Acta Neurol Belg. 2022 Jun 18. doi: 10.1007/s13760-022-01985-2. Online ahead of print.
BACKGROUND: Primary central nervous system lymphoma (PCNSL) rarely originates in the hypothalamus. Hypothalamic PCNSL can present with various symptoms specific to dysfunction of the hypothalamus, including consciousness disturbance, cognitive impairment, hypopituitarism, and diabetes insipidus (DI). However, it remains unclear whether syndrome of inappropriate secretion of antidiuretic hormone (SIADH) can present as an initial sign of hypothalamic PCNSL.
METHODS: Ninety-nine patients with PCNSL were diagnosed between January 2006 and December 2020 at our institutes. The initial symptoms and signs, hypothalamic-pituitary functions, serum sodium (Na) value, Karnofsky Performance Status (KPS) score on admission, and duration from onset to diagnosis were retrospectively investigated from the medical charts.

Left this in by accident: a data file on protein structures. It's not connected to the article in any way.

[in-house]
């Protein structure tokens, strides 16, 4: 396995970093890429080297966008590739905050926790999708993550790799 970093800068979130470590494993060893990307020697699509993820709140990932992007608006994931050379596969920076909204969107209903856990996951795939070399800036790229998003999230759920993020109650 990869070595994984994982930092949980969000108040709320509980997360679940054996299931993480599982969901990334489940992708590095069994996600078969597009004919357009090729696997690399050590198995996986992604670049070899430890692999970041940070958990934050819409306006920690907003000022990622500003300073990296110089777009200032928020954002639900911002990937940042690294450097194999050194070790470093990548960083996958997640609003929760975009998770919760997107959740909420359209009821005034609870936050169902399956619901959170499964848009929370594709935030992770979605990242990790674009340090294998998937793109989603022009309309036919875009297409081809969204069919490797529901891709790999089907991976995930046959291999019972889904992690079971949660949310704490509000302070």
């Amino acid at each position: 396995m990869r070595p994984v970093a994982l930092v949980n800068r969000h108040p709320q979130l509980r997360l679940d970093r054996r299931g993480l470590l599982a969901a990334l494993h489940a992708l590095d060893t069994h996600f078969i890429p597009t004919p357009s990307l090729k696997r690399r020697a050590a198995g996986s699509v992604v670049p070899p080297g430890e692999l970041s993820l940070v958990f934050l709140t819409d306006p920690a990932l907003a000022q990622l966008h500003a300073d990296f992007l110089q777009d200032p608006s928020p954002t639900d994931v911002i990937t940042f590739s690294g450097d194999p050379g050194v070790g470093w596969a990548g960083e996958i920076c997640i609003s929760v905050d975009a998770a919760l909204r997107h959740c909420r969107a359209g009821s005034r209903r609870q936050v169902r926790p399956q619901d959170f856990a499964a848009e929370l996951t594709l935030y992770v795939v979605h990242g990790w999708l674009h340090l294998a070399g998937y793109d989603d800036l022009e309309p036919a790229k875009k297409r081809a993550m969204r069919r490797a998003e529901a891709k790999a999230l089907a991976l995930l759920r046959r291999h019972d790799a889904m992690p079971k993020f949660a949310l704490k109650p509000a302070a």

RESULTS: Eight and 91 patients had hypothalamic PCNSL (hypothalamic group) and PCNSL located in other regions (control group), respectively. Patients’ pathological diagnoses were diffuse large B-cell lymphoma (97 patients) and intravascular lymphoma (two patients). Six patients presented with hyponatremia derived from SIADH or suspected SIADH, and one presented with DI. Statistically significant differences between the hypothalamic and control groups were detected only in the preoperative serum Na values and KPS scores.
CONCLUSION: SIADH can be an initial presentation of hypothalamic PCNSL. Early detection of hypothalamic PCNSL from SIADH may lead to proper management and improved prognosis.